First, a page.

Saturday, January 10, 2009

Culturally Moderate Majority Part 2a: More From that Newsweek Poll On Gay Rights

The Newsweek poll also tests a whole slew of gay rights, including some that already exist and some that would be part of civil unions. Let's delve into them some.

First, some good news: we seem to acknowledge that gays are people, too. We want them not to suffer discrimination in housing and employment by 82%-13% and 87%-10%, respectively. As understanding as I try to be of cultural conservatives, anyone under 60 who is part of those 13% or 10% is just plain evil. We are also in favor of gays serving openly in the military by 66%-29%. Here I can be more understanding. I imagine some people worrying about unit cohesion (whether those concerns are valid or not) more than discrimination. Also, gays are just too precious:

Four different domestic partner benefits earn widespread support. 86% are for hospital visitation rights, 74% for inheritance, 73% for employee benefits like health insurance, and 67% for Social Security benefits for gay partners (although that might be less should it be proposed in this economy). All of these score higher than civil unions as a package, whether you use the 55% number in the "civil unions, yes or no?" question or the 63% sum of those who prefer marriage and those who prefer unions. So what's the deal here? Why do more people support every element of civil unions than actually support unions themselves?

As it turns out, that's not the case. There is one right that we are still very anxious about: adoption. We only favor adoption by 53%-39%, a little lower than our support for unions at 55%-36%. The closeness of these numbers (they even correlate closely within each age group), and the large gap compared with the other rights, suggest that adoption rights might actually drive our opinions on civil unions. Supposing that we viewed each of the 5 rights tested as of equal importance, we should expect our support for civil unions to be an average of the 5. Instead, it seems that adoption is a deal-breaker for those who oppose it, which is reasonable if you believe that gays are inferior parents to straight people.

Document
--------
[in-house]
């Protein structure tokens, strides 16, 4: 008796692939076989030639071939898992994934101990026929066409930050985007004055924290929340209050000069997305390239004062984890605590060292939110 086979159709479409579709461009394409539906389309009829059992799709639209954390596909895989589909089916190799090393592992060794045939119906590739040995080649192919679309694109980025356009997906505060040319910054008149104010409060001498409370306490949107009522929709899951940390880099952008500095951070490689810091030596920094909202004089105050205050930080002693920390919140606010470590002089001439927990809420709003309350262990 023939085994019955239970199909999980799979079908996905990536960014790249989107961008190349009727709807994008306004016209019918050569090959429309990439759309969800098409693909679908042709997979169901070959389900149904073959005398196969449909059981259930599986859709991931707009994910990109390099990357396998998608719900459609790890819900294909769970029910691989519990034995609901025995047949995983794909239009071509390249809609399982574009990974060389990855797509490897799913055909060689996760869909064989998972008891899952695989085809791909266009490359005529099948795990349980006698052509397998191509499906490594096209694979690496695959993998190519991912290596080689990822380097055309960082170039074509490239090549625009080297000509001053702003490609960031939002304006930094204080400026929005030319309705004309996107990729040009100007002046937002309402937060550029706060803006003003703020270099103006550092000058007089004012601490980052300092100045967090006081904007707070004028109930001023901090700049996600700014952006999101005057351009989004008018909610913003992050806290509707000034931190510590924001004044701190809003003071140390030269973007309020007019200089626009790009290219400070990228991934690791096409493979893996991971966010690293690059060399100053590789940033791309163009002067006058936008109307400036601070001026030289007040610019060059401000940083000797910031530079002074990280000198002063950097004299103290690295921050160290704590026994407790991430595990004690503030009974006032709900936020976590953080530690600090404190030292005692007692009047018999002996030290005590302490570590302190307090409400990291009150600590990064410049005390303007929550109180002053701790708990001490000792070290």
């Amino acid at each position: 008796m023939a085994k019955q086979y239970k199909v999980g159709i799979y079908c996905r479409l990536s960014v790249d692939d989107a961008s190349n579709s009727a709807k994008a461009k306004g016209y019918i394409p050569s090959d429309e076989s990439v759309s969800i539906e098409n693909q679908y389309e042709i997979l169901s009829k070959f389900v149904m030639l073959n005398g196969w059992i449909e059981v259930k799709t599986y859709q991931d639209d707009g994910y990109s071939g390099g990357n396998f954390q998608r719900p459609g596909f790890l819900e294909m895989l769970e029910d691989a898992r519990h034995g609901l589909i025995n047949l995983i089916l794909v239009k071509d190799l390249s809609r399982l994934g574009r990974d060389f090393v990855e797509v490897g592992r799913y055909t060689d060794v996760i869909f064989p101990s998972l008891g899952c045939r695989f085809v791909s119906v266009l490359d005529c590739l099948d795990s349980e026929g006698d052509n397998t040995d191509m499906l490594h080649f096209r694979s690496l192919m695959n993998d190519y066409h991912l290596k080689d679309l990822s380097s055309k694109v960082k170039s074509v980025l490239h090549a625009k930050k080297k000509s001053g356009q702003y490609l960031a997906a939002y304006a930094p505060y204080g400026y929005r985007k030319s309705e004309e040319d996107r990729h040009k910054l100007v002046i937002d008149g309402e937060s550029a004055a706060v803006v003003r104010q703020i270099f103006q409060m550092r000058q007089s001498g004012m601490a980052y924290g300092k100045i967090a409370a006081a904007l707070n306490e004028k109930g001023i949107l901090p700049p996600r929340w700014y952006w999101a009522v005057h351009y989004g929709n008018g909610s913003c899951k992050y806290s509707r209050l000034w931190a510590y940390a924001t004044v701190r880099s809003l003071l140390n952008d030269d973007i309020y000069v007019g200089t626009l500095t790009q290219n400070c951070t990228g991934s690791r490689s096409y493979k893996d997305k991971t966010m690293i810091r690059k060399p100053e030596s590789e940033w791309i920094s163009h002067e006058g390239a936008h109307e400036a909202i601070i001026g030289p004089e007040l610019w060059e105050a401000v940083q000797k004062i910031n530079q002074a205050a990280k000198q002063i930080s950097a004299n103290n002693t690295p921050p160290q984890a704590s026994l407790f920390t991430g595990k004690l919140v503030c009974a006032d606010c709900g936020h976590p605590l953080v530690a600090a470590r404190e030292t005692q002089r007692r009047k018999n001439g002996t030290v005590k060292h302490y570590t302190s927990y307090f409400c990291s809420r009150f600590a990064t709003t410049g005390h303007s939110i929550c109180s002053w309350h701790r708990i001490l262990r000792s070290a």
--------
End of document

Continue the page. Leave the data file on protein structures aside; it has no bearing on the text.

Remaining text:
The lessons here are clear. First, domestic partner benefits are not extreme. We should not assume that the Phoenix city council and now Dennis Kavanaugh find themselves holding minority positions among their constituents. And many suburban (especially) politicians could use domestic partner registries to make themselves look ahead of the curve without actually standing in the face of public opinion. Second, the gay rights movement will never achieve success as long as most Americans are against gay adoption.

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